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Russian Dissident Art Group Member Reported Dead

Leonid Nikolayev was among the group of activists who in 2010 painted a 65-meter phallus on a St. Petersburg drawbridge that, when raised, faced the windows of the local headquarters of the Federal Security Service (FSB).

A prominent member of the Russian dissident art collective Voina, famous for stunts like painting a giant phallus on a drawbridge facing the St. Petersburg headquarters of the Federal Security Service (FSB), has died at the age of 31, according to his former lawyer and fellow activists.

Voina founder Oleg Vorotniko said in a September 24 blog post that Leonid Nikolayev, known by the nickname "F*****-Up Lyonya," died following an accident while cutting timber outside Moscow.

"He fell into a coma and died at the emergency room," Voina founder Oleg Vorotnikov wrote, adding that the accident happened on September 22.

Dmitry Dinze, a lawyer who had represented Nikolayev in the past, confirmed to RFE/RL that the activist has died. The formal identification of his body is scheduled for September 25, Dinze said.

There was no immediate confirmation from Russian authorities of Nikolayev's death.

Vorotnikov wrote that the activist had "lived underground for years under assumed names" due to "persecution" from the authorities.

Nikolayev staged numerous antigovernment stunts that garnered national and international attention, including amid Blue Bucket protests in 2010 against government officials who use flashing blue beacons atop their cars to cut through traffic.

In May of that year, Nikolayev sprinted across a busy thoroughfare just outside the Kremlin's walls, placed a blue bucket over his head, and climbed over a government car adorned with a beacon that was stopped on the median strip.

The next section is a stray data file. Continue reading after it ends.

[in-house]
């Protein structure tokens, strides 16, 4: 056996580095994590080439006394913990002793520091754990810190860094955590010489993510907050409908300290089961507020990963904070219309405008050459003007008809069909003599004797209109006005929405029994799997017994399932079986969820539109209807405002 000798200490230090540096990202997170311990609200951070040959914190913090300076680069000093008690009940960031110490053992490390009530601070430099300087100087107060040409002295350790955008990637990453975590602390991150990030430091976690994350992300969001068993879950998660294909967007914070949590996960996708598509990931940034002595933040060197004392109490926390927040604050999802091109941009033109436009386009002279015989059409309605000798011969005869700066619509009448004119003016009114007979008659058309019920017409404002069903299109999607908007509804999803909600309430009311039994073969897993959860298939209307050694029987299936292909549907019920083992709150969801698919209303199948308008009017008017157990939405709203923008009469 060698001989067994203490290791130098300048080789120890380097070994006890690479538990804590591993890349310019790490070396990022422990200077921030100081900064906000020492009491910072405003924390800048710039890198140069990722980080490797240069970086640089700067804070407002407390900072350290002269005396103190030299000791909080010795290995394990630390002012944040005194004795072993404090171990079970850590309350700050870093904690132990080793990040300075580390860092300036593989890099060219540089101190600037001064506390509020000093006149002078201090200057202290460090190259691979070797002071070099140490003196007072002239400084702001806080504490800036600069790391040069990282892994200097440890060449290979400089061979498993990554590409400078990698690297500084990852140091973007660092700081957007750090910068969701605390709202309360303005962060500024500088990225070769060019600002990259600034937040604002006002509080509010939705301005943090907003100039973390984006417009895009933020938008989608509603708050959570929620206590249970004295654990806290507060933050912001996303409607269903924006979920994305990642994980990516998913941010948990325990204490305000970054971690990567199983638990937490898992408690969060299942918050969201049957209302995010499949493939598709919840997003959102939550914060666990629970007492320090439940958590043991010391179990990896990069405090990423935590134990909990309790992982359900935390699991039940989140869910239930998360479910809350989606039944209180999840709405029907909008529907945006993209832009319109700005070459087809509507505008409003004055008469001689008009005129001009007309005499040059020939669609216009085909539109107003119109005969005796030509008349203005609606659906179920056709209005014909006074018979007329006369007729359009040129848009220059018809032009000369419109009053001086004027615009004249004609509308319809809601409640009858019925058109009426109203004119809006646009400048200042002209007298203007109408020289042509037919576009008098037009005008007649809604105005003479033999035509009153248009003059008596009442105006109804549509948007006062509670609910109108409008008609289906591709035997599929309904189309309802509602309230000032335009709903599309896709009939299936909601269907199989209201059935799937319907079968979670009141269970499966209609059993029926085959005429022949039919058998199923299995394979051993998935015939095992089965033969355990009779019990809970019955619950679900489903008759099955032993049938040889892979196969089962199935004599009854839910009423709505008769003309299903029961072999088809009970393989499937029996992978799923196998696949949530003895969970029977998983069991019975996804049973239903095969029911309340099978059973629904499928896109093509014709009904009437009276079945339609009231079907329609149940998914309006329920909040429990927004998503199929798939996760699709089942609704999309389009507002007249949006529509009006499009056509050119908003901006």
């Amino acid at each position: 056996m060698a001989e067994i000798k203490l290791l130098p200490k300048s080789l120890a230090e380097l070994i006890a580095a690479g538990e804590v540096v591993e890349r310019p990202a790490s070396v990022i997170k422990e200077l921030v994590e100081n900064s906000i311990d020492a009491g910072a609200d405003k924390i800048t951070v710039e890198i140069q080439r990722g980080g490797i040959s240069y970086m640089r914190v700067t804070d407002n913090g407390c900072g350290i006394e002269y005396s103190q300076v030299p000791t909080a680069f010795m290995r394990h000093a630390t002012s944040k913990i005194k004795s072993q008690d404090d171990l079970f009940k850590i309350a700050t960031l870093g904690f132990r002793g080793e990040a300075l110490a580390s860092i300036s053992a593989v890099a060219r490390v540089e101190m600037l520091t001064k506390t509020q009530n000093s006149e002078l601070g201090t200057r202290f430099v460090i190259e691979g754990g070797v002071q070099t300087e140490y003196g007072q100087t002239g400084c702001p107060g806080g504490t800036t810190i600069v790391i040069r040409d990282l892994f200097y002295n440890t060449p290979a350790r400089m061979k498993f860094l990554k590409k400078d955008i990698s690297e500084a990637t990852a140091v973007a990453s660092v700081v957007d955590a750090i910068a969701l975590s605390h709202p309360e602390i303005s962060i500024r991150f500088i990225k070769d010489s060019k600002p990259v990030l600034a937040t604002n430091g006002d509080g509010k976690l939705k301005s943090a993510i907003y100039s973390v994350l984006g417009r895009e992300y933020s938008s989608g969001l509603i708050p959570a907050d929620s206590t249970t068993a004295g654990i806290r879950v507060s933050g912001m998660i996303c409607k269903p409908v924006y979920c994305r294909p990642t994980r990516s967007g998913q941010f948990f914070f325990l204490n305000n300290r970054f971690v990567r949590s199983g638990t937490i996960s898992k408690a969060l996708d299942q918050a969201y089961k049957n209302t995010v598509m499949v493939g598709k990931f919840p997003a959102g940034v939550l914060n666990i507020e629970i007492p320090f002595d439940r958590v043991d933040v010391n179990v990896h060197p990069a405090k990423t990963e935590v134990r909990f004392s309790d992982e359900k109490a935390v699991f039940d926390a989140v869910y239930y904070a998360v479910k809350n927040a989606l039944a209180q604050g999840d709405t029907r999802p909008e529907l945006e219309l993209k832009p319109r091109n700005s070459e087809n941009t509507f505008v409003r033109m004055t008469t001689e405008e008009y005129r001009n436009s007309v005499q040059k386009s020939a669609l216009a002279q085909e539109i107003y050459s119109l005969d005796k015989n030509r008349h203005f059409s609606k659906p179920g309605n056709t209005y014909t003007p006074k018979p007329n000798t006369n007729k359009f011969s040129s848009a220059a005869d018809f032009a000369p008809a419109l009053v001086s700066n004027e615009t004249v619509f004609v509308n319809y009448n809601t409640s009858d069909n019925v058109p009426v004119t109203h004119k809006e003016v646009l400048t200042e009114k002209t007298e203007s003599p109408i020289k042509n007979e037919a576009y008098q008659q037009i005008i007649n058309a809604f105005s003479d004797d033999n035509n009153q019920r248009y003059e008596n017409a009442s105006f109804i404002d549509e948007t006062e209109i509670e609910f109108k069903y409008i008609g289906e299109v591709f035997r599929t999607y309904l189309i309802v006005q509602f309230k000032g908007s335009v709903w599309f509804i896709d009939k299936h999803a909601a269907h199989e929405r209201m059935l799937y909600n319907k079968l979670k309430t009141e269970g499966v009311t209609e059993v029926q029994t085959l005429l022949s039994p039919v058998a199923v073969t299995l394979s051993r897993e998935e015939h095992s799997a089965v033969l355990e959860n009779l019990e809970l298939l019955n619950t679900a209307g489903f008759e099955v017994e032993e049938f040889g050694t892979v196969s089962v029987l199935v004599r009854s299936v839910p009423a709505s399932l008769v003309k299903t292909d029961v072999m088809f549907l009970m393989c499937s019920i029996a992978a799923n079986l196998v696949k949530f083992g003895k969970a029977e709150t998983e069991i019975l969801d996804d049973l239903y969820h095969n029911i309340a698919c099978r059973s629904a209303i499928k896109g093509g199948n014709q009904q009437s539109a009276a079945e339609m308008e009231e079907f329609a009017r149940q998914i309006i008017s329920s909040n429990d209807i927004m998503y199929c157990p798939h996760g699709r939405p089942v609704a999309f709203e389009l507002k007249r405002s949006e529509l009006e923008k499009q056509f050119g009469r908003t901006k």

The car's driver got out and chased Nikolayev and knocked the blue bucket off of his head, only to reveal a second bucket on the activist's head.

Nikolayev was also among the group of activists who in 2010 painted a 65-meter phallus on a St. Petersburg drawbridge that, when raised, faced the windows of the local headquarters of the Federal Security Service (FSB).

"He was a uniquely brave man: steadfast, determined, reliable," Vorotnikov wrote of Nikolayev.

Voina's actions have tended to combine creative street art and anarchist provocation, and have enraged Russian authorities and won acclaim in the artistic community.

Since its inception in 2007, the group's other stunts have included: staging an orgy in Moscow's Darwin Museum, hosting a sit-down dinner on a Moscow subway train, overturning police cars, and staging a mock execution in a grocery store.

The most famous Russian activist to emerge from the ranks of Voina is Nadezhda Tolokonnikova, a member of the punk protest collective Pussy Riot.

Tolokonnikova and fellow Pussy Riot member Maria Alyokhina spent nearly two years in prison for singing a "punk prayer" mocking Vladimir Putin in Moscow's main cathedral in February 2012, when he was successfully seeking a third presidential term with support from the head of the Russian Orthodox Church.

Nikolayev was arrested numerous times for his guerrilla protests. In 2011, he and Vorotnikov were arrested for overturning an empty police car in protest against corruption in the country's law enforcement bodies.

They spent 3 1/2 months in jail before they were bailed out by British street artist Banksy.

Nikolayev suggested in a 2011 interview with RFE/RL's Russian Service that he and other Voina members opted to remain in Russia rather than seek refuge abroad in order to force the authorities to reckon with the group.

"If we had shown up somewhere in London or Estonia and said that now we're political refugees, that would have been an ideal conclusion for them," Nikolayev said. "They wouldn't have to concoct criminal cases, and we wouldn't stage any more stunts here. No person, no problem."

Vorotnikov and his wife and fellow activist, Natalya Sokol, later fled Russia for Italy. Vorotnikov's lawyers said last year that he planned to seek political asylum there.

With reporting by RFE/RL's Russian Service, the BBC, and Ekho Moskvy
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